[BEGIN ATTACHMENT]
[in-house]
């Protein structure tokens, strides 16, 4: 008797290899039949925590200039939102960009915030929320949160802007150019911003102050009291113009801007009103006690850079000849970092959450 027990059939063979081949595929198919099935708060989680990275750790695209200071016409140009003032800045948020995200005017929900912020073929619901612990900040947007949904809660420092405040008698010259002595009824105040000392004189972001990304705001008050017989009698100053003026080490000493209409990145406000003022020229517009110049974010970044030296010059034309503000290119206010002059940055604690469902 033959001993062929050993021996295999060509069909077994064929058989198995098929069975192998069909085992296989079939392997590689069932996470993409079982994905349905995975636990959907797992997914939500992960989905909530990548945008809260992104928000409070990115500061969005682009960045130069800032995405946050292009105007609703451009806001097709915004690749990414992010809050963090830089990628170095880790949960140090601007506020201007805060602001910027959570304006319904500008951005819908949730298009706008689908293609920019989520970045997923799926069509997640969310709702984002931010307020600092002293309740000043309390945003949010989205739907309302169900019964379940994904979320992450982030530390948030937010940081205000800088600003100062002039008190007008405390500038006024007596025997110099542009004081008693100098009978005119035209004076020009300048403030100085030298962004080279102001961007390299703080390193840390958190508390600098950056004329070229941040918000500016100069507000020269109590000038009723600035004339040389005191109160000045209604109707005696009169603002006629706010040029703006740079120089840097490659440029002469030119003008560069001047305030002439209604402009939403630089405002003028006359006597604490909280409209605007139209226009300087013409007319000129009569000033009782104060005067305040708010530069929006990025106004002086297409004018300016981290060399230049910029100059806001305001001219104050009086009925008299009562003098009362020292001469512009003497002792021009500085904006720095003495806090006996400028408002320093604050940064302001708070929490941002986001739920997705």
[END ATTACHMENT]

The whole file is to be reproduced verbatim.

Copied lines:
[in-house]
């Protein structure tokens, strides 16, 4: 008797290899039949925590200039939102960009915030929320949160802007150019911003102050009291113009801007009103006690850079000849970092959450 027990059939063979081949595929198919099935708060989680990275750790695209200071016409140009003032800045948020995200005017929900912020073929619901612990900040947007949904809660420092405040008698010259002595009824105040000392004189972001990304705001008050017989009698100053003026080490000493209409990145406000003022020229517009110049974010970044030296010059034309503000290119206010002059940055604690469902 033959001993062929050993021996295999060509069909077994064929058989198995098929069975192998069909085992296989079939392997590689069932996470993409079982994905349905995975636990959907797992997914939500992960989905909530990548945008809260992104928000409070990115500061969005682009960045130069800032995405946050292009105007609703451009806001097709915004690749990414992010809050963090830089990628170095880790949960140090601007506020201007805060602001910027959570304006319904500008951005819908949730298009706008689908293609920019989520970045997923799926069509997640969310709702984002931010307020600092002293309740000043309390945003949010989205739907309302169900019964379940994904979320992450982030530390948030937010940081205000800088600003100062002039008190007008405390500038006024007596025997110099542009004081008693100098009978005119035209004076020009300048403030100085030298962004080279102001961007390299703080390193840390958190508390600098950056004329070229941040918000500016100069507000020269109590000038009723600035004339040389005191109160000045209604109707005696009169603002006629706010040029703006740079120089840097490659440029002469030119003008560069001047305030002439209604402009939403630089405002003028006359006597604490909280409209605007139209226009300087013409007319000129009569000033009782104060005067305040708010530069929006990025106004002086297409004018300016981290060399230049910029100059806001305001001219104050009086009925008299009562003098009362020292001469512009003497002792021009500085904006720095003495806090006996400028408002320093604050940064302001708070929490941002986001739920997705």